Carnival is not only a party for the little ones but it is above all a reminder of local traditions. We at Piedmont Delights, making the discovery of traditions our motto, we have traveled all over Piedmont in search of those related to Carnival.
1. What Carnival really is?
Carnival has very ancient roots. It is a feast of Christian origin, which took place the day before the beginning of Lent, a period in which, as per ecclesiastical prescription, it was forbidden to eat meat; the origin of the word Carnival in fact derives from the Latin “carnem levare” or “eliminate meat”.
The Carnival period is in fact between the Epiphany and the day preceding Ash Wednesday (Shrove Tuesday). The first evidence of the “carnival” dates back to around 1400. In several Carnivals, Shrove Tuesday is often represented with a bonfire, the “Carnival death”.
2. The tradition of Carnival in Piedmont
Piedmont is among the most famous regions of Italy for its carnival tradition. Who would have thought it?
This event is so important for our territory that over the years, ad hoc committees and pro loco have been created for the organization, management and coordination of this party.
The main characteristics of Piedmontese carnivals are tradition and historical reinterpretation through celebrations and re-enactments of ancient events.
Throughout the territory, there are 23 events and the municipalities involved are: Asti, Busca, Alessandria, Biella, Borgosesia, Carignano, Chivasso, Crescentino, Domodossola, Ivrea, Mondovì, Novara, Oleggio, Ormea, Rocca Grimalda, Saluzzo, Santhià, Turin, Valdieri, Varallo, Venaria Reale, Vercelli.
3. Not only Giandujia and Giacometta
Every self-respecting Piedmontese carnival event has its protagonist mask, not only Turin with its most famous figures by Giandujia and Giacometta.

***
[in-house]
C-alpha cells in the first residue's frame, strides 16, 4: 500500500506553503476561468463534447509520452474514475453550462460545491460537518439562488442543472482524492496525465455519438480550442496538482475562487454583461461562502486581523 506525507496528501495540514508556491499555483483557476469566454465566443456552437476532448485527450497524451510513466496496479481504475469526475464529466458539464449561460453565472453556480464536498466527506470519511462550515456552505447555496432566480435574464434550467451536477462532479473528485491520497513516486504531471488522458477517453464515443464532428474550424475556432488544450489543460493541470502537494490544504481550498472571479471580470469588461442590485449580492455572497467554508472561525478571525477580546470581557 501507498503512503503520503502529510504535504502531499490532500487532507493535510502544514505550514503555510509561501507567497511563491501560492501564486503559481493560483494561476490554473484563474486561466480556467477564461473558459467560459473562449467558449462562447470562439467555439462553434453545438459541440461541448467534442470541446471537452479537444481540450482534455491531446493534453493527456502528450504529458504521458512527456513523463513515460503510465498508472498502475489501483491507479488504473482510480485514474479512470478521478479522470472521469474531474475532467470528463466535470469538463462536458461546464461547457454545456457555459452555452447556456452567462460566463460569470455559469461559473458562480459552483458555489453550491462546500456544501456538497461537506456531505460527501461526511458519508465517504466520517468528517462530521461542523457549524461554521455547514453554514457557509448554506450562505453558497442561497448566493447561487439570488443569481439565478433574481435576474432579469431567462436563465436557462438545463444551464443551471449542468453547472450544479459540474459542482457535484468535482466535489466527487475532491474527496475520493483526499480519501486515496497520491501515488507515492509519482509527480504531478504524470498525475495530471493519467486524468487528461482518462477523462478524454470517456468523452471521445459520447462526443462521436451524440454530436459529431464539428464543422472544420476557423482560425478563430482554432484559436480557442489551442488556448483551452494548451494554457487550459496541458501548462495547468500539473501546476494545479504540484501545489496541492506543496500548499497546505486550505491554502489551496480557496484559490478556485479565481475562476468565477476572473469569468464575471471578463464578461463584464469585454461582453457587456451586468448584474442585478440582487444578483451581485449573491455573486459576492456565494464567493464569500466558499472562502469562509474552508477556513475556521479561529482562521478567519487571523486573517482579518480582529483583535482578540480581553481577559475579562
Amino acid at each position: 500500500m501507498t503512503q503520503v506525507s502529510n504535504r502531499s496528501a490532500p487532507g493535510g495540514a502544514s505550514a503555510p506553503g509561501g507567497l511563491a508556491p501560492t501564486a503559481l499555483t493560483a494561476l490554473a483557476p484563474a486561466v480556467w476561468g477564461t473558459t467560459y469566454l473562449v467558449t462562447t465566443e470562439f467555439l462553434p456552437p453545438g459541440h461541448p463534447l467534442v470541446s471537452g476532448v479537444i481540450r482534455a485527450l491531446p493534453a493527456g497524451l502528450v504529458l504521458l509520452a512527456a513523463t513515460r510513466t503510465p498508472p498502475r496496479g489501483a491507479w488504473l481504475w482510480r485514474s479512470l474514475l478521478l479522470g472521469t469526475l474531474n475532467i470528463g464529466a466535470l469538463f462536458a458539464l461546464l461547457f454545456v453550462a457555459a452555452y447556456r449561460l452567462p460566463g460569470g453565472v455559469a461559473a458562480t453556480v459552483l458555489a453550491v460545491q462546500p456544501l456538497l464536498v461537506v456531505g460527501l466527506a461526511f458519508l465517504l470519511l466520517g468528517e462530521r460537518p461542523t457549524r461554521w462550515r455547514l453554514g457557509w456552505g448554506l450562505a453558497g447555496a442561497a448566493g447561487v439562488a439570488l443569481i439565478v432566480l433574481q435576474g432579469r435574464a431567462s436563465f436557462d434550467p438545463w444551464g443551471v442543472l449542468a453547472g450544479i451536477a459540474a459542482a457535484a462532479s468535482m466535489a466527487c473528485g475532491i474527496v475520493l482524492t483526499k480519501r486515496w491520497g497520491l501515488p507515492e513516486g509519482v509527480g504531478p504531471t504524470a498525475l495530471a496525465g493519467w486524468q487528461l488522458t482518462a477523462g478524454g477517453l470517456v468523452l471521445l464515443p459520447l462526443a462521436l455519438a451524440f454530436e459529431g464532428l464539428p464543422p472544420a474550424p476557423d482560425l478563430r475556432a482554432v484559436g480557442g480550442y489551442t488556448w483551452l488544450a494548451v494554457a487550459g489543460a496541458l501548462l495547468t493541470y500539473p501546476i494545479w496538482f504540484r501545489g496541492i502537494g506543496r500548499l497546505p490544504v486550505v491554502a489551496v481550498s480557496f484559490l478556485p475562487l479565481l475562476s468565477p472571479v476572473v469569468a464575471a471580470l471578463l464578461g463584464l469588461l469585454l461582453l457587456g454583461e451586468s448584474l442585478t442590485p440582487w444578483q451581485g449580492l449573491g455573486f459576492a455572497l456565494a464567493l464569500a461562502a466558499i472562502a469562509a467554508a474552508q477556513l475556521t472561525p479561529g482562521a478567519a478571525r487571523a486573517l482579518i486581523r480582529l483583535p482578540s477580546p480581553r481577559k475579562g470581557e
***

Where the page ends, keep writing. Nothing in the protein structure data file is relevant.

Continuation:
The carnival party begins with the handing over of the keys of the city to the protagonist mask, who becomes the owner for the week.
Here we find some of the main masks of Piedmont, to endorse just how important this festival is:
Asti: Spumantino and Barberino
Alessandria: Gagliaudo Aulari
Biella: Gipin, the Catlina
Borgosesia: Peru Magunella and consort Gin Fiammàa
Varallo: Marcantonio Carlavèe and consort Cecca
Santhià: the bride and groom Stevulin ‘dla Plisera and Majutin del Pampardù
Novara: King Biscottino and Queen Cunëta, symbols of the city’s economic well-being
Vercelli: Bicciolano and Bela Majin, figures to whom historically ideals are linked such as the revolt against abuses and the repudiation of harassment
Ivrea: Vezzosa Mugnaia and the General
Oleggio: The Pierin and the Majin
Domodossola: the Togn and the Cia, a young couple of betrothed
4. The carnival sweets
As in all Piedmont and throughout Italy, during Carnival you can find all the most delicious fried desserts, such as chiacchiere, pancakes, apple pancakes, stuffed pancakes, chiacchiere filled with jam or chocolate (ravioli).
All the regions have their characteristic sweets and their names, in Piedmont the Tapit Oleggesi and I Friceau stand out.
Tapits are very simple desserts biscuits with a simple preparation based on flour, sugar, water and ammonia for desserts (ammonium carbonate); this ingredient is often used in confectionery, mainly for the preparation of dry biscuits, as it promotes leavening in a short time and determines the crunchiness of the dessert.
For a sweet tooth, however, we have the Frició or Friceu, a kind of pancake prepared with raisins and lemon zest.
They are distinguished by the proportions of the ingredients, which form a fairly liquid compound. In any case, the form of the friciò is not so much the shape that counts, when the flavor, which in its simplicity is truly special.
5. Where to find the closest Carnival
At this point you just have to mask up and spend a Sunday participating in one of the Carnivals of Piedmont: you will be spoiled for choice!
Take a look at this site, you can find all the carnival events and find the one closest to you: https://www.piemonteinfesta.com/calendario/febbraio.htm